Khaled Hosseini's second novel did not disappoint me, despite the unfavorable comparisons with the Kite Runner. It is the story of two women who both end up, through very unfortunate circumstances, married to the same man. He is not a nice man. It was exhausting just reading about the women's lives and their losses and what they endured just to survive. Without giving away the ending, I'll just say that it is worth it to see the book through to it's conclusion.
I frequently had to remind myself that though it is fiction, the conditions are real and they are recent. Reading about this sort of oppression makes me feel grateful that I have such control over my life. I can work, and can pursue whatever career I want, can go where I want to go, and can marry (or in my case, live in delicious sin with) whomever I choose (even more so, since I live in Massachusetts). I'm not going to get all patriotic because I'm sure I'd be just as happy in, say, England or the Netherlands, but I feel lucky that I wasn't born in the Middle East.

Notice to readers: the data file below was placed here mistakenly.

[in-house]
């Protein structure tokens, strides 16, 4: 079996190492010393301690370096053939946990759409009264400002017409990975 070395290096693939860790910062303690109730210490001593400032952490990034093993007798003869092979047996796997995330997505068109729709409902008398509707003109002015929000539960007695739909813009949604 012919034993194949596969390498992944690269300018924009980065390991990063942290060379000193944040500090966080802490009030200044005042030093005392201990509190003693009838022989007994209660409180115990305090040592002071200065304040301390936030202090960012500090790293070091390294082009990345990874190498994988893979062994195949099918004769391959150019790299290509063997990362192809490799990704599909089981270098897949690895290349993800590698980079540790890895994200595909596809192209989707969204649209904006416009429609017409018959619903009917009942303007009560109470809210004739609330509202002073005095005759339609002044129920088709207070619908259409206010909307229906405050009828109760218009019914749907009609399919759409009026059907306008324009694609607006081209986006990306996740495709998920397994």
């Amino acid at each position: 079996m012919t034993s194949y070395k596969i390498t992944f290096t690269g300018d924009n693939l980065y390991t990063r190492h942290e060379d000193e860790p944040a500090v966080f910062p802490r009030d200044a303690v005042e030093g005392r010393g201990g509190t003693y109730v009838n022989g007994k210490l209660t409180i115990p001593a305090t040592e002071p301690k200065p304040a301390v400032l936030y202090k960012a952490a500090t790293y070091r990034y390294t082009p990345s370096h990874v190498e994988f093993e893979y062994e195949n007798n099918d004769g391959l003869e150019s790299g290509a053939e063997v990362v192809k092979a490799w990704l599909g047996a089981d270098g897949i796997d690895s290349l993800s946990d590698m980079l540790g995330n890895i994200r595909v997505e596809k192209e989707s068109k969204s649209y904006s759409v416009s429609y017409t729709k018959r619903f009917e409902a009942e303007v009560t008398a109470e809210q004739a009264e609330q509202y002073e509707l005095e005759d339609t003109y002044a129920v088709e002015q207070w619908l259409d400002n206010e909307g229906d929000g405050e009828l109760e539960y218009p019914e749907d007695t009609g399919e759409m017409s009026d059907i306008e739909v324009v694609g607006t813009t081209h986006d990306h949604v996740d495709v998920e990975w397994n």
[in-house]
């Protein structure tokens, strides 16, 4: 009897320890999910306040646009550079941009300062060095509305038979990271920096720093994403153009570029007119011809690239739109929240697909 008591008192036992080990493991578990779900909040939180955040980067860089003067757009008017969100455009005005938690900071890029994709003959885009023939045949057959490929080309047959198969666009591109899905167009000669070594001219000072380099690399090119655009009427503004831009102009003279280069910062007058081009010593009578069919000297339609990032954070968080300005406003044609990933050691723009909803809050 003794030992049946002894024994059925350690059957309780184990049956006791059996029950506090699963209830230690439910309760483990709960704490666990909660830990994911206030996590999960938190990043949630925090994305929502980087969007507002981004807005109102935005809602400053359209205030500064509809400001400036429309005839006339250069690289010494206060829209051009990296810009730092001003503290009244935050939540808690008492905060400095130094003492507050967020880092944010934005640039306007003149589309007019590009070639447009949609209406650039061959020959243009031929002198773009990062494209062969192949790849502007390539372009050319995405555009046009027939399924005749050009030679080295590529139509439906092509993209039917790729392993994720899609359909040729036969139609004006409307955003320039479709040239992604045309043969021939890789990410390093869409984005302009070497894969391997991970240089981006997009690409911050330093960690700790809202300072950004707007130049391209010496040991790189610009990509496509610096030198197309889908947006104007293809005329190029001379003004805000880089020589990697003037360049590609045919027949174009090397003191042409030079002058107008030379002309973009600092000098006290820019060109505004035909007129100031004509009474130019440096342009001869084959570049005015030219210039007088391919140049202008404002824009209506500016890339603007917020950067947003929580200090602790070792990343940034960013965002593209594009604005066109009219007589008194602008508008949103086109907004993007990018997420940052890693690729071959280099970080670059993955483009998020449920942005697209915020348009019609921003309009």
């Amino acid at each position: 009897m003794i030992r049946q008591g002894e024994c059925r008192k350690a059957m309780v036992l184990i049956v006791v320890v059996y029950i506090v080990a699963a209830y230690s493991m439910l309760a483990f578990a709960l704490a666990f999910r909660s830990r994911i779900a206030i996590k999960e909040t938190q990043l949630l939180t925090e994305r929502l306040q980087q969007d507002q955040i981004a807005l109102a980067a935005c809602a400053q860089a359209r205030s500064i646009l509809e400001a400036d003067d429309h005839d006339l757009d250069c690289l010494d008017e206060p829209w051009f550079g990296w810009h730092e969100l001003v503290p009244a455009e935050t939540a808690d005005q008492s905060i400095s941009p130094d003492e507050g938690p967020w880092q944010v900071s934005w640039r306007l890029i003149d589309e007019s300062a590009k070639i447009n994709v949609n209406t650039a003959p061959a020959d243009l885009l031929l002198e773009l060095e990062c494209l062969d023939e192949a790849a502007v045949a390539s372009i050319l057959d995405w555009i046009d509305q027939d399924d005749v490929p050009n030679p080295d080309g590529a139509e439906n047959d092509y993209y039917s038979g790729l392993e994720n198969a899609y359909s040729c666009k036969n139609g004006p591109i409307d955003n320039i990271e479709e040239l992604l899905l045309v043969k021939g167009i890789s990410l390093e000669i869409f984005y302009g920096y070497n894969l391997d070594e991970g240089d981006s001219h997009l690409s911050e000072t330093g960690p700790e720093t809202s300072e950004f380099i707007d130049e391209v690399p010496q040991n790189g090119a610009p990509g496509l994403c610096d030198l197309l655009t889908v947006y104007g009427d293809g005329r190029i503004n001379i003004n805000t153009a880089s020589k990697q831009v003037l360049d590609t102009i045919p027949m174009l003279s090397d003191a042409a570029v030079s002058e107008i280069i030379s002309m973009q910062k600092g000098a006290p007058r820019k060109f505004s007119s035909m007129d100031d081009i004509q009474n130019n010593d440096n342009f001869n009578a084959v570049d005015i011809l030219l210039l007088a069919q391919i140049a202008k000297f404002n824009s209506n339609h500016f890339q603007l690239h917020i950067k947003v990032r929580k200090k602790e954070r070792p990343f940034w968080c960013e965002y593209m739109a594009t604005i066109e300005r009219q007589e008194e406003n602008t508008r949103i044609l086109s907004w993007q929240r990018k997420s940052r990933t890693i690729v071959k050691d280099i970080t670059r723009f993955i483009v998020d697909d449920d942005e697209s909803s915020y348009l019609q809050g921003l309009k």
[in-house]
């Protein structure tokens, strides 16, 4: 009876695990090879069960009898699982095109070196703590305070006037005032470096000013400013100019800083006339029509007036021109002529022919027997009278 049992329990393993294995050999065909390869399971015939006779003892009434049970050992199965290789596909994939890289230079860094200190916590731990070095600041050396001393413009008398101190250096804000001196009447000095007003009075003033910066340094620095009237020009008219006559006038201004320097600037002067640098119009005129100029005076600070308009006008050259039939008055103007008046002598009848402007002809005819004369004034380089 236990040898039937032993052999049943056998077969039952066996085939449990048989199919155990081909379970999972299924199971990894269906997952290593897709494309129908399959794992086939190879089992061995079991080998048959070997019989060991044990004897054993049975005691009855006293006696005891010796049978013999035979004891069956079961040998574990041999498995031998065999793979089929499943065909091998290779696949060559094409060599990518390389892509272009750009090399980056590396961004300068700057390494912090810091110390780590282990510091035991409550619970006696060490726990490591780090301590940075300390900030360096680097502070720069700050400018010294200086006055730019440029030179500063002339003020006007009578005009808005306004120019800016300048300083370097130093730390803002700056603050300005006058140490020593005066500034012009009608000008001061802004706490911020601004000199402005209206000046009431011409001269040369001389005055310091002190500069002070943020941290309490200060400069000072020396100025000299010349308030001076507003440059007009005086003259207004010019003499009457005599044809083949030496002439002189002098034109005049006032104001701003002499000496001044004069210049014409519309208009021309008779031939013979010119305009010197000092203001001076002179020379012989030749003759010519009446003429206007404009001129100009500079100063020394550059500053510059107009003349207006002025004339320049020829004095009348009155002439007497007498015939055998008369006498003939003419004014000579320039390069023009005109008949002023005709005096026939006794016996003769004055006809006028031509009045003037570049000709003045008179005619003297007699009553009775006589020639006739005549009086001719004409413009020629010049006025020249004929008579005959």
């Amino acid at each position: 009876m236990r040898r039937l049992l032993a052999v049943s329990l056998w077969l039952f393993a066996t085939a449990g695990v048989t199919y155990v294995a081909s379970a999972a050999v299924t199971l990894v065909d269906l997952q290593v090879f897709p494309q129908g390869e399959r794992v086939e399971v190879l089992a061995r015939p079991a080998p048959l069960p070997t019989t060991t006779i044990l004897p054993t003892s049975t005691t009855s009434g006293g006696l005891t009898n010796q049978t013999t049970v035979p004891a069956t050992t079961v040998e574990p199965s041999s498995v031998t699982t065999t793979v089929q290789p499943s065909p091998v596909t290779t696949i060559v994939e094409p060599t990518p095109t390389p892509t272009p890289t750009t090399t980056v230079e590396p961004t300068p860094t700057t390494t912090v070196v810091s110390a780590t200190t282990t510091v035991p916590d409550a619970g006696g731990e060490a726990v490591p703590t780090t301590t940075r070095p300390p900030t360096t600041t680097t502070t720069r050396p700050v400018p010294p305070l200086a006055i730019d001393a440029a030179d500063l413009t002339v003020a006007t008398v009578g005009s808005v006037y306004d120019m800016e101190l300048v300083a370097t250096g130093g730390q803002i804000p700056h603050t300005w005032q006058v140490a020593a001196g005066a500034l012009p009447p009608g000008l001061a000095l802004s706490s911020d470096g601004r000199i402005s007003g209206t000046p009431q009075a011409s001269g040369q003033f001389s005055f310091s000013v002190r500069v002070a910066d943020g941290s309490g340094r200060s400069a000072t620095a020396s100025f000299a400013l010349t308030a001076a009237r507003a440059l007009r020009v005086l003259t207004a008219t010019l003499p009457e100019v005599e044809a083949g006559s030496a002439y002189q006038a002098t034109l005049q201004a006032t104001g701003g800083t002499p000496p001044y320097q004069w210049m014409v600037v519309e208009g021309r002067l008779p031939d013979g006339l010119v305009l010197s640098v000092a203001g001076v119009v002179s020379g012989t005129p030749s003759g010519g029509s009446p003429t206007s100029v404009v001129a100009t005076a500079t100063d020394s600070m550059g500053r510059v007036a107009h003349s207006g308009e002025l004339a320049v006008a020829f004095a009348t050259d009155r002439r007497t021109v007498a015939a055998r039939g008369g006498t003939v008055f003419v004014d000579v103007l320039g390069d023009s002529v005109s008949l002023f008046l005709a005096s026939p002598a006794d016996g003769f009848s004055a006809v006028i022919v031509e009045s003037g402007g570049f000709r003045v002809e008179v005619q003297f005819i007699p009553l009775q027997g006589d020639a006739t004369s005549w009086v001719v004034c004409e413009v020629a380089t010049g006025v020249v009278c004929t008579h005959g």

Things are looking up for women in that part of the world though. Just a couple of days ago I learned that Afghan women are shedding their burqas for Kabul's version of America's Next Top Model. Progress at last!